Onwards from Kasane, the abundant Chobe waters merge with the Zambezi River before the border crossing into Zimbabwe.
Mosi-oa-Tunya, or “The Smoke that Thunders”, is the local name for Victoria Falls in the Lozi language and the next destination. A natural world wonder, bucket list tick and UNESCO World Heritage Site, the majority of the 1,7-kilometre-wide Victoria Falls is seen from the Zimbabwean side.
Don’t miss: Take a dip in nature’s most exciting infinity pool. Devil’s Pool will have everyone back home seething with envy. It’s a 100-metre drop over the edge, but guides expertly show you how to get there from Livingstone Island and where to sit safely. Here are more of the best things to do at Victoria Falls
Self-drive guide to Zimbabwe
Stay here: Sip a Zambezi Lager at sunset and watch the wildlife drink at the waterhole from the sprawling deck above at Victoria Falls Safari Lodge. Bushbuck, guinea fowl and more walk the grounds, but the daily vulture culture feed will be the most memorable wildlife encounter. Critically endangered, the lodge has been feeding these curious birds for 19 years and every afternoon, they fly in from far and wide for a free feast.
Botswana to Zimbabwe border-crossing essentials
The time it right. Lots of day trippers cross into Zimbabwe from Botswana to see Victoria Falls and queues can get ugly (usually, the border is busiest between 8.30am and 10am). A £40 vehicle crossing fee is required for carbon and road tax. Bring GBP or USD in cash into the country and small nominations to leave as tips. Most tourism operators take South African Rands, Euro or Botswana Pula, too. Visas are available on arrival at the Kazungula border post – specify a KAZA visa for £40, which grants access into both Zimbabwe and Zambia. Currently, the KAZA visa program is in the Stage 1 pilot phase, which means it’s a Zambia and Zimbabwe visa, and can also cover guests for day trips into Botswana. Stage 2 will see the visa extended to all five KAZA (which stands for Kavango-Zambezi Transfrontier Conservation Area) countries, including Botswana, Angola and Namibia.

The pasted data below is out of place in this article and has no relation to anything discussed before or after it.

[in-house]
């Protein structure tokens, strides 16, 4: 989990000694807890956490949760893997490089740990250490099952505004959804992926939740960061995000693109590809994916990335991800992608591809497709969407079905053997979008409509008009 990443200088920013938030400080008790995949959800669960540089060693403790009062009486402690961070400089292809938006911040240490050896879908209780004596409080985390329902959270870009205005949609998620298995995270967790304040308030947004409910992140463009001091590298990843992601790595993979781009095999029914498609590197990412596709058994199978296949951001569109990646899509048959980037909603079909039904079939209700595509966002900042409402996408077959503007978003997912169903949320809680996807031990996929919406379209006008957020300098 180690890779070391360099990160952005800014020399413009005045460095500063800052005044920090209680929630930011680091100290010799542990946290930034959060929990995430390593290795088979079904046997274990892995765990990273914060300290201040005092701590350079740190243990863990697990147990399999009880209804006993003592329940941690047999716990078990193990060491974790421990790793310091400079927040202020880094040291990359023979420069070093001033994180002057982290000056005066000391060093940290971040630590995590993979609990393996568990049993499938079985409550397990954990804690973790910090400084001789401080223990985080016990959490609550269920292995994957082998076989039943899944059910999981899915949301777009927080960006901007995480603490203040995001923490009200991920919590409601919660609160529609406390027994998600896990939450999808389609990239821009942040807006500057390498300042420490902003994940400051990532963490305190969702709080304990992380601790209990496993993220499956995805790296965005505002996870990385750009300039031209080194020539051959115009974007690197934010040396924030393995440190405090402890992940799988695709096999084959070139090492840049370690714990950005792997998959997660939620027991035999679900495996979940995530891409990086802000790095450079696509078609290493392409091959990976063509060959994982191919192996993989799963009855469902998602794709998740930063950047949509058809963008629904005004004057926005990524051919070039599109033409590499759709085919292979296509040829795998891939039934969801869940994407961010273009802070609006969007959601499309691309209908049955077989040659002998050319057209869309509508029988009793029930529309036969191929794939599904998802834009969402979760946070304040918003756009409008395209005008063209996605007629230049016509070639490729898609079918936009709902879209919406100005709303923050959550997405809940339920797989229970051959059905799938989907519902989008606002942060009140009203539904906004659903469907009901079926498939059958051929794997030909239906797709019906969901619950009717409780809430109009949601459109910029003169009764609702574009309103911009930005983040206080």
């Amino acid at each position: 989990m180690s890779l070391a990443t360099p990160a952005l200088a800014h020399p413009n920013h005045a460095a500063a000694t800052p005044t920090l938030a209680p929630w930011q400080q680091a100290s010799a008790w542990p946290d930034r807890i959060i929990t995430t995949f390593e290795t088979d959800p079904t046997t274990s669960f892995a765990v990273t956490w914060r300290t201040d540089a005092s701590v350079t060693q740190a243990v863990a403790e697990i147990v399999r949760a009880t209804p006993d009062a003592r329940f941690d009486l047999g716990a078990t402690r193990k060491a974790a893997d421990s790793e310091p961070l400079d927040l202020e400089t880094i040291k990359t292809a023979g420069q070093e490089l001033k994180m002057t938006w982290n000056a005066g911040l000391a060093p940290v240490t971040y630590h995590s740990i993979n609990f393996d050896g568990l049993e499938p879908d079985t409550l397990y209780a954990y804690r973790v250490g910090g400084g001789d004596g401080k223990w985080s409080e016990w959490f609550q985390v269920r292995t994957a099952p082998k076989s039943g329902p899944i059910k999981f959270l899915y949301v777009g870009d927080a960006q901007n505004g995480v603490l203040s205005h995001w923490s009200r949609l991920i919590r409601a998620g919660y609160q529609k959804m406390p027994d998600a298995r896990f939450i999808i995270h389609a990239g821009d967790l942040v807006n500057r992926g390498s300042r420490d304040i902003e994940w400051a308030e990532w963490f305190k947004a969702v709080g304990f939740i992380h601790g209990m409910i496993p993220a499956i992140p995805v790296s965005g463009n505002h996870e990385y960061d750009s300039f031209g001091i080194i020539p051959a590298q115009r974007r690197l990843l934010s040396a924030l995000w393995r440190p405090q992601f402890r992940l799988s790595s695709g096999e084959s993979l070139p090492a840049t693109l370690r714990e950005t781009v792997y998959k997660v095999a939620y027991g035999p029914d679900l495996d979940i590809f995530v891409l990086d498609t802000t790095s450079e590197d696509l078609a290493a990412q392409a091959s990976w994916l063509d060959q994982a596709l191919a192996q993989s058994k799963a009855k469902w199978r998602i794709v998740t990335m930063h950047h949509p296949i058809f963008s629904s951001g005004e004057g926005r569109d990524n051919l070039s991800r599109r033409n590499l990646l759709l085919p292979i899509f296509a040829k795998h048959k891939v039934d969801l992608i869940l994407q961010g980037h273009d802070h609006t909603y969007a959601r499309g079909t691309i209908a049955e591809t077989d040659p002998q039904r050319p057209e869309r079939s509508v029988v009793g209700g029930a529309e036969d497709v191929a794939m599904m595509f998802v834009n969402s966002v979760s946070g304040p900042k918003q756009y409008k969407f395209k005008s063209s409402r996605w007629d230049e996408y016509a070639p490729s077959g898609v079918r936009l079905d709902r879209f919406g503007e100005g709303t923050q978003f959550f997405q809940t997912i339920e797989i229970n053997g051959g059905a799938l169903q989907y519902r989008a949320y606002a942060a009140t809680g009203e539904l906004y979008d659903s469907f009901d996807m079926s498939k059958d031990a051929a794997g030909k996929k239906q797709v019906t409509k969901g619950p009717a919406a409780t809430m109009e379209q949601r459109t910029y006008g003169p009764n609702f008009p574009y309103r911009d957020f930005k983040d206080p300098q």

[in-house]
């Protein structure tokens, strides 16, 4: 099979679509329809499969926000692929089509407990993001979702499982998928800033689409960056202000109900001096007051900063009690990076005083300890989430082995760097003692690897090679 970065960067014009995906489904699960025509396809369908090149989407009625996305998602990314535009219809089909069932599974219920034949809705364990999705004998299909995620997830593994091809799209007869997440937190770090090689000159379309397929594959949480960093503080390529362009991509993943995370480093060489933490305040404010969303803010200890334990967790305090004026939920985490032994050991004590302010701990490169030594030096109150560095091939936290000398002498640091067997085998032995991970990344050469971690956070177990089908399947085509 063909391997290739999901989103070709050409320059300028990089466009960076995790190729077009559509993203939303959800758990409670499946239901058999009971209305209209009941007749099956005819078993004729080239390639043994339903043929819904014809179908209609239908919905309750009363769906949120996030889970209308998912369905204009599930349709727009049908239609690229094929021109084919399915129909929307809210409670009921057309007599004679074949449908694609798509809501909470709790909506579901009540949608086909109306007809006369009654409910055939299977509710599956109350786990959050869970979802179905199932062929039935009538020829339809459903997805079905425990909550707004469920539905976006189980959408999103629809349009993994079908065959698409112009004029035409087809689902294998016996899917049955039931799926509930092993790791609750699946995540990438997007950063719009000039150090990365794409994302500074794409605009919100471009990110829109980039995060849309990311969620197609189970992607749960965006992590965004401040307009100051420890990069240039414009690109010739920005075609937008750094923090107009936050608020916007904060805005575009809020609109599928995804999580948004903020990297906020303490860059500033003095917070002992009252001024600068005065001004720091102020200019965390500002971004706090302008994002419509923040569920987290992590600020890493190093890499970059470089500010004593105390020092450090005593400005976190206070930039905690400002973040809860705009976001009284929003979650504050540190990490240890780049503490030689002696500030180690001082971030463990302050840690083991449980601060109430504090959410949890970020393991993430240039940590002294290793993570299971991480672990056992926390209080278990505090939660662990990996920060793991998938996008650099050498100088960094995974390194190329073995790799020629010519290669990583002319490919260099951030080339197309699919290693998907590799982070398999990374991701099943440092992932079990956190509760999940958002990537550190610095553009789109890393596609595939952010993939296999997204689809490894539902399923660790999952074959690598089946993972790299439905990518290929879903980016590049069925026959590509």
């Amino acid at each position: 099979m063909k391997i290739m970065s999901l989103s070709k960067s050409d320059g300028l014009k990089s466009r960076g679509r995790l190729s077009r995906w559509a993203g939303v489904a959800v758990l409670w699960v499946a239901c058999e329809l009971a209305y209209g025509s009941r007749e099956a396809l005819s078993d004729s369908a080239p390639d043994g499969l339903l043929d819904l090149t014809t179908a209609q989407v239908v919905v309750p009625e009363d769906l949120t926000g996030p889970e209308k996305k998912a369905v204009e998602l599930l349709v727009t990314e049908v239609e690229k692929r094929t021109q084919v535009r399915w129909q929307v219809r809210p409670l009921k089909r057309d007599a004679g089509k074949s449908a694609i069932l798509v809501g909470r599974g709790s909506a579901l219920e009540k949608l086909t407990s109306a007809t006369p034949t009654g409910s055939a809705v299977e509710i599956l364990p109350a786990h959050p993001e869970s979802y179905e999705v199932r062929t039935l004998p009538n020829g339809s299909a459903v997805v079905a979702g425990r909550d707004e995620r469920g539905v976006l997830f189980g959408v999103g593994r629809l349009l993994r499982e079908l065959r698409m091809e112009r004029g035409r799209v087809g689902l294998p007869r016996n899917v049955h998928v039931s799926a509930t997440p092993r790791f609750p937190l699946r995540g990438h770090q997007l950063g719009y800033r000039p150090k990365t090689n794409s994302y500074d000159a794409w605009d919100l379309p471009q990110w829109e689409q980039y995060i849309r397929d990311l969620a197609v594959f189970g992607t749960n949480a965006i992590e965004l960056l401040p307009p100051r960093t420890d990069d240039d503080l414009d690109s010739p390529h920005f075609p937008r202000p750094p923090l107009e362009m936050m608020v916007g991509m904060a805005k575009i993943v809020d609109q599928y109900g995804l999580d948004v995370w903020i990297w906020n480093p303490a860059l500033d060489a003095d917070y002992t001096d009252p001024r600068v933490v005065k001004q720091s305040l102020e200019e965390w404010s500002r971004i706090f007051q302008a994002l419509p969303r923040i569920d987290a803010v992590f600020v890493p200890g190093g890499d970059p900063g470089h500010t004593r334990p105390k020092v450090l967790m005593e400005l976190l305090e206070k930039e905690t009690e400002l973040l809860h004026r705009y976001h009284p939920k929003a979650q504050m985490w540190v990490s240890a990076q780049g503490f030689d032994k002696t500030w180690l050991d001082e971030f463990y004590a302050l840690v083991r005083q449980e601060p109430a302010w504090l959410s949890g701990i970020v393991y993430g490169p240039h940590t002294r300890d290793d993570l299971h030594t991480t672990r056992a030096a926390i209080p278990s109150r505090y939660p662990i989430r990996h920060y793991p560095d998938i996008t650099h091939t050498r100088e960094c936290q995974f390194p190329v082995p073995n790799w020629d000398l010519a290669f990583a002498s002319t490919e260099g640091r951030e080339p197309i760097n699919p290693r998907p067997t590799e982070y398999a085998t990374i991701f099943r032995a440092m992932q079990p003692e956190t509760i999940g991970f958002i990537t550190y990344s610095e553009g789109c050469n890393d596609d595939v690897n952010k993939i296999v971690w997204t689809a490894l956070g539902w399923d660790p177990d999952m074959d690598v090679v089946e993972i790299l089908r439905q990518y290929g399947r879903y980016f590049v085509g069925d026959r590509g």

Adventure abounds in Zambia’s little town of Livingstone
After seeing Victoria Falls from the many meandering viewpoints on the Zimbabwean side, the spectacle of spray and scenery is best appreciated from the sky. Breathtaking doesn’t begin to describe the half-hour helicopter flight with Batoka Sky that takes you looping above the wide waters of the Zambezi River before dropping right down into the untamed Batoka Gorge.
Self-drive guide to Zambia
Stay here: Another great hydrous hotel, the Victoria Falls Waterfront is perched on the banks of the Zambezi and offers adventure alongside creature comforts. The Explorer Club Africa is the on-site hub from which to organise any Livingstone exploits, from white water rafting to sunset cruises on a wooden-decked 1950s-era boat. There’s also a daily shuttle to see the Victoria Falls from the Zambian side or to explore the town of Livingstone, which is a little too far for walking.
Zimbabwe to Zambia border-crossing essentials
To save yourself time and money, leave your car on the Zimbabwean side. Ask the lodge or hotel you’re staying at to help arrange a taxi to the border (it should cost about £3). Arrange a transfer in advance to have someone meet you at the Zimbabwe border and get a lift across the bridge to go through the Zambian border. Here’s an easy-to-use guide to applying for a visa to Zambia.